Turns out there’s nothing plain about vanilla.
Back in March a huge storm – cyclone Enawo – struck Madagascar, a major grower responsible for supplying 80% of the world’s vanilla pods. That crop devastation caused pod prices to hit a record high this year of $600 per kilogram. “It has been ridiculous,” said the chief of one major UK “healthy alternative” ice cream company.
The trickle-down effect of this commodity crisis has been felt all year long as producers searched for other alternatives. The good news is that just 1% of all vanilla flavoring comes from pods themselves. Other non-food sources include coal tar, wood, and petroleum. Makes us think differently about that ice cream cone we had last weekend.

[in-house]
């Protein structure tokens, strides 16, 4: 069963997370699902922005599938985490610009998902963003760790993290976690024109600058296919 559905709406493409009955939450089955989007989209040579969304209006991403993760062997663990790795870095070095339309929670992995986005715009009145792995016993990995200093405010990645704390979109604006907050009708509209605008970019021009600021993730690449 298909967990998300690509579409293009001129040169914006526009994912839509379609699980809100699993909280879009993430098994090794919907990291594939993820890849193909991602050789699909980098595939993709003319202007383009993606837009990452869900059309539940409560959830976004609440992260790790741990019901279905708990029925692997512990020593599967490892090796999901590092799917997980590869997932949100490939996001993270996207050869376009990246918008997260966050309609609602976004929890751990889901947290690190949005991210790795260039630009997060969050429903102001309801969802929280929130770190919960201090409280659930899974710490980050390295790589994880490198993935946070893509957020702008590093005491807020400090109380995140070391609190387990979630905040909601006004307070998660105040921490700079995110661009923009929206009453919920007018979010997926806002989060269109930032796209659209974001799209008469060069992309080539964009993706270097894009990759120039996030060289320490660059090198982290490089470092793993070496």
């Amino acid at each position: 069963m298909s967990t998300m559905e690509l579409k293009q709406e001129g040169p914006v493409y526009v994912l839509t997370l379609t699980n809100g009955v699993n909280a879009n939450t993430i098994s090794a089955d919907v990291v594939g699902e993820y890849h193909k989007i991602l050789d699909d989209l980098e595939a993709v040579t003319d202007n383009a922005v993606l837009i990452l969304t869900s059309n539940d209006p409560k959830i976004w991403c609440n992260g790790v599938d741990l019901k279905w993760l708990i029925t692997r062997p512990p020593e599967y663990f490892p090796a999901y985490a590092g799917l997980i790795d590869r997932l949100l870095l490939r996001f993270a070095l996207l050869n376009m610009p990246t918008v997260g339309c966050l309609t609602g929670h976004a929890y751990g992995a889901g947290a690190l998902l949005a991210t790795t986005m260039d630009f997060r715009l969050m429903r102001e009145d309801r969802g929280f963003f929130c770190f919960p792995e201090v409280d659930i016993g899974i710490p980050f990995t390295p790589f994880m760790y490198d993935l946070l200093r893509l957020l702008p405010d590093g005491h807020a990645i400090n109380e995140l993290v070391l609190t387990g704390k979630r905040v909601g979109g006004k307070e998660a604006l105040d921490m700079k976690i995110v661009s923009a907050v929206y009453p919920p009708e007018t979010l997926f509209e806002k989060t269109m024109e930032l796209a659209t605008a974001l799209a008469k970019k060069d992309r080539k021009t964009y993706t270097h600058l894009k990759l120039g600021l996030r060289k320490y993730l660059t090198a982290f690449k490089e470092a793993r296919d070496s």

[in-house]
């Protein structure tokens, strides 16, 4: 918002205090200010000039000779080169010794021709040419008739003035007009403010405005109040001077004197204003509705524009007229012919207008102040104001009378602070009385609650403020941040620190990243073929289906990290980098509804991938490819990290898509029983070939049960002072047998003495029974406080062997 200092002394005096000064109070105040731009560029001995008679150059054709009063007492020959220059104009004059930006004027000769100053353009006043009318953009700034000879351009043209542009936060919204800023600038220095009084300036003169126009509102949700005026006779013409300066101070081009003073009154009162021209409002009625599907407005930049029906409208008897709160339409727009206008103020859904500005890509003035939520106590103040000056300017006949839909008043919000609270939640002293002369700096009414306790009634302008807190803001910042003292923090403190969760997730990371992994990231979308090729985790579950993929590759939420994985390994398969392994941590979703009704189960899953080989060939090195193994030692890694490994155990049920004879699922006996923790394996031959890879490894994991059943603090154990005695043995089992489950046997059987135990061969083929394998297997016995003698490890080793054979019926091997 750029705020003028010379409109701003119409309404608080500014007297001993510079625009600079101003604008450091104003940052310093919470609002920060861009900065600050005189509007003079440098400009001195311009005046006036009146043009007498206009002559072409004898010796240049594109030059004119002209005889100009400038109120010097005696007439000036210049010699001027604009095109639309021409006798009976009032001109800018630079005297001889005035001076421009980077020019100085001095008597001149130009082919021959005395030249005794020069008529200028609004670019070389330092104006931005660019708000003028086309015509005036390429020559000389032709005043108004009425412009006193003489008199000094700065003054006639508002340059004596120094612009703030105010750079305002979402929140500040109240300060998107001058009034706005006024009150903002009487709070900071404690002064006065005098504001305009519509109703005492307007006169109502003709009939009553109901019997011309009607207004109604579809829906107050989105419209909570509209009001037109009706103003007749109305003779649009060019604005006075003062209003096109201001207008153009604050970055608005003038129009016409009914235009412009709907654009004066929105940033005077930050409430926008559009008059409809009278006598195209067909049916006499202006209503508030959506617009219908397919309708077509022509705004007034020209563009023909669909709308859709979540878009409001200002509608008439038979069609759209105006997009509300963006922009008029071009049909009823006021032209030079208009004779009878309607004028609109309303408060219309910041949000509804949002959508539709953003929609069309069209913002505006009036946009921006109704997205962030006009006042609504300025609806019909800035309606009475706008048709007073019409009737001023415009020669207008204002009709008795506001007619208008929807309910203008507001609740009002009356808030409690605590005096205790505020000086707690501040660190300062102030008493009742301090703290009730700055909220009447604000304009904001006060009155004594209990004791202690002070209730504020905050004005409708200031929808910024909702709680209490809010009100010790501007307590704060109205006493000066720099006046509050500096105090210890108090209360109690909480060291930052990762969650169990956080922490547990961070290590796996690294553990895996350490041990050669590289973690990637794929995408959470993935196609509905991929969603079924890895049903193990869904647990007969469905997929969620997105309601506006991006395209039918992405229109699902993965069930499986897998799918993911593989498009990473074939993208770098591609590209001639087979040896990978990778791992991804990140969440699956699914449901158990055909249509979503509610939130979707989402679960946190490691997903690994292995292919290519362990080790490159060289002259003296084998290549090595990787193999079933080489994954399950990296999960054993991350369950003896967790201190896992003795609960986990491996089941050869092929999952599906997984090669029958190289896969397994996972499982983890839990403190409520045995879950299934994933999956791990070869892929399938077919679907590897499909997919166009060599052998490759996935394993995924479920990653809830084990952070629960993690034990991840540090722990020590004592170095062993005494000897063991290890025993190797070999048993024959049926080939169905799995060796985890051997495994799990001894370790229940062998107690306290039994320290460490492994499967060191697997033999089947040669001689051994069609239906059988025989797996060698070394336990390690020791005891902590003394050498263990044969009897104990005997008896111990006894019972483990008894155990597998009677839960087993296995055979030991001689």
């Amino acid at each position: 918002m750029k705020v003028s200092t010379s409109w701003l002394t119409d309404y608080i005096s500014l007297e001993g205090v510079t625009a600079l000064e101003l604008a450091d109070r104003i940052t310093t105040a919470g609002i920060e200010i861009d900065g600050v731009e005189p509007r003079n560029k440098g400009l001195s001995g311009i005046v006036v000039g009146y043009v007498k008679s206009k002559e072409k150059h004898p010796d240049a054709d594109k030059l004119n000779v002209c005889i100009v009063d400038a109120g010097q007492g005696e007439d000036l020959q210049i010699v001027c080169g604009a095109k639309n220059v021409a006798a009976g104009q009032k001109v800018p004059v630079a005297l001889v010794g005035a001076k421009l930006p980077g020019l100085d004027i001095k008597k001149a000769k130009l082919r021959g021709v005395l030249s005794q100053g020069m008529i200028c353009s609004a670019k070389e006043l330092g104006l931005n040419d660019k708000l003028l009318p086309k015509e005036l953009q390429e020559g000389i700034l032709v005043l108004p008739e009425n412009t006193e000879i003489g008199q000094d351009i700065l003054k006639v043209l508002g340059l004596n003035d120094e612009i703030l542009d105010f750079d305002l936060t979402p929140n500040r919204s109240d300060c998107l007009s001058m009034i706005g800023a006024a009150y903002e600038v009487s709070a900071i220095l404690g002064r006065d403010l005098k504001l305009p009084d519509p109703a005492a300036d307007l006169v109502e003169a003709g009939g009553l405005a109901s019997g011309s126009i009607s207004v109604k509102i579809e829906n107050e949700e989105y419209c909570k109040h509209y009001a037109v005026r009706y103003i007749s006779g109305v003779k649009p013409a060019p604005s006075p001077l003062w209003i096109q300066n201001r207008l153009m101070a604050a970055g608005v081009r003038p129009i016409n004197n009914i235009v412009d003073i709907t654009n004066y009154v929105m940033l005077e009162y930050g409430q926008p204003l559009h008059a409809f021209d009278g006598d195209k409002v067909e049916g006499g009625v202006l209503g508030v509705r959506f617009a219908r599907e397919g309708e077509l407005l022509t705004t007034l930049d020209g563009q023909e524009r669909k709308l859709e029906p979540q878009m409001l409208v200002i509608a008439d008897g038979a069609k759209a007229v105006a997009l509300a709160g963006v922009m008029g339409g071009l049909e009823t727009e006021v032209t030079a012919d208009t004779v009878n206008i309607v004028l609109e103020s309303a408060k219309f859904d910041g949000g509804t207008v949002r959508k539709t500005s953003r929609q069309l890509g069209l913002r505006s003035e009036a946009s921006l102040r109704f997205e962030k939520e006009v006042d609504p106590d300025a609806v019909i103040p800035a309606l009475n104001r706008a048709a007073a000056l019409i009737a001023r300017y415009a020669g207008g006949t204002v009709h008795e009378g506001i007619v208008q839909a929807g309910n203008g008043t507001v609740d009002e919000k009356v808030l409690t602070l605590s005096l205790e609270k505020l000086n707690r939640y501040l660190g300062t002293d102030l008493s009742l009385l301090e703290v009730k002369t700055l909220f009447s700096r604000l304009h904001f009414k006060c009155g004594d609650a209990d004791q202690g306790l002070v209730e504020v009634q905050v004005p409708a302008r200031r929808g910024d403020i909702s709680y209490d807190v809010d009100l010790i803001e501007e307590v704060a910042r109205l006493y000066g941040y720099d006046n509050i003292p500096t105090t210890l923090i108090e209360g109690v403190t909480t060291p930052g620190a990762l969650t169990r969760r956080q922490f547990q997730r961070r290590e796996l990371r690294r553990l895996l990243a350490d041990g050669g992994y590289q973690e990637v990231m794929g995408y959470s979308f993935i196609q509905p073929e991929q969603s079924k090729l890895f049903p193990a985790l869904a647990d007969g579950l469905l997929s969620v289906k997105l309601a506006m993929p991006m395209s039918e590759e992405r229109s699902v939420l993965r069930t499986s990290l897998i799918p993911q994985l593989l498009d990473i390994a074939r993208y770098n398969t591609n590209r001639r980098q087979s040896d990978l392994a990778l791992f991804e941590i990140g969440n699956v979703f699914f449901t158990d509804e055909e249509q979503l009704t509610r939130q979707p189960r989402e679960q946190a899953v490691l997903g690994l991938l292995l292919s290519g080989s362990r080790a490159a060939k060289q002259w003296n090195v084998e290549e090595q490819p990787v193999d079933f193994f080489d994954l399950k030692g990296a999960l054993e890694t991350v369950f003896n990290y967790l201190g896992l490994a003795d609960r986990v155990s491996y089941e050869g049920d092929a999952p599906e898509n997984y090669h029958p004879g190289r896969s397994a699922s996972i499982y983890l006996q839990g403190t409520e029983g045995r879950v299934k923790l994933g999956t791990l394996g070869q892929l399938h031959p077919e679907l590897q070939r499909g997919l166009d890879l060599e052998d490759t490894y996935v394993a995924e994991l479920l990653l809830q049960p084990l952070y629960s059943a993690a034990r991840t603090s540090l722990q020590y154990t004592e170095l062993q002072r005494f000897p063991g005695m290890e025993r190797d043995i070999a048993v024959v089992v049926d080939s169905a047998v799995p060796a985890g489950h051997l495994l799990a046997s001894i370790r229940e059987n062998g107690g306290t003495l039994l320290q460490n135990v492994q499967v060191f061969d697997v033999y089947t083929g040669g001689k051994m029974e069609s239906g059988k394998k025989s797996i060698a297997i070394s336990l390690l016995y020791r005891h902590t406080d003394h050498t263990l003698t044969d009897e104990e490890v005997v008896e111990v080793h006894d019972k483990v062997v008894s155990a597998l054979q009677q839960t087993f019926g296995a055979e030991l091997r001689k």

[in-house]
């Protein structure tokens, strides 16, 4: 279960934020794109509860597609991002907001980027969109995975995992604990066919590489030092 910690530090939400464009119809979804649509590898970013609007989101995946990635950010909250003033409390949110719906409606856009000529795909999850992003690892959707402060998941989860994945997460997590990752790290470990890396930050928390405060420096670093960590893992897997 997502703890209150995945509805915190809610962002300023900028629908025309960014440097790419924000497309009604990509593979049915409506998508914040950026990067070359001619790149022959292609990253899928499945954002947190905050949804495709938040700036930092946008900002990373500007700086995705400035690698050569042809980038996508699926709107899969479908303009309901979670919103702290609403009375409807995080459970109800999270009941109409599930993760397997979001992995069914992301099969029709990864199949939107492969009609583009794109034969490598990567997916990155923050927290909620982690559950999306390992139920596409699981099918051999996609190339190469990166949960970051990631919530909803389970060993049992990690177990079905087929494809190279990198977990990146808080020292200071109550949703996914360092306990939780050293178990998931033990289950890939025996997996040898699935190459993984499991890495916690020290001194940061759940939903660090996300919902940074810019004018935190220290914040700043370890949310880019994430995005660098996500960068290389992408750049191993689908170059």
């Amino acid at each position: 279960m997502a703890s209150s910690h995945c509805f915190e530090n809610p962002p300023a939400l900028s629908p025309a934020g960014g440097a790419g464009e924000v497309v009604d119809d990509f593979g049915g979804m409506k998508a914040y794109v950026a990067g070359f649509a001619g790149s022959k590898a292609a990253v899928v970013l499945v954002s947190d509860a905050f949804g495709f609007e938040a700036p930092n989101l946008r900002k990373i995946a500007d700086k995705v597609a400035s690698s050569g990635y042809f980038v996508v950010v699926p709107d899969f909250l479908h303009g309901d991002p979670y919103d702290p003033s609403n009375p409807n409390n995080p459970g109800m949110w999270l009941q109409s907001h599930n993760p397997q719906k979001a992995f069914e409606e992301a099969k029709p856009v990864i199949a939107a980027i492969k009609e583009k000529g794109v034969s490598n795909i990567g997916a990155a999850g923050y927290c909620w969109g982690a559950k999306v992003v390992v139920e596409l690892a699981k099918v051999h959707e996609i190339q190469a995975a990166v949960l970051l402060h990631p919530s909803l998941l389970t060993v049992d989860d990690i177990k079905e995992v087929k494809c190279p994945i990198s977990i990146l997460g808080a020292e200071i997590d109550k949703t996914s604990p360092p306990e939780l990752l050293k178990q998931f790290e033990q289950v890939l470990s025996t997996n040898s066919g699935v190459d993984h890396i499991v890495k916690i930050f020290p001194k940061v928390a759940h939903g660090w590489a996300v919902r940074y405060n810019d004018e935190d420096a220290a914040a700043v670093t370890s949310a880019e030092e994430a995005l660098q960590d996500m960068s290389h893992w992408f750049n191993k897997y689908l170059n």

As summer winds down, the fate of the most popular ice cream flavor echoes what investors may forget about the leveraged loan market. Similar to pre-cyclone vanilla prices, middle market loan spreads have been in a steady state for over four years.
In part that’s because sponsors and issuers have traded potential spread tightening for higher leverage. It’s also due to the lowest-cost producers – namely, commercial banks – having exited (with some exceptions) from non-investment grade credit.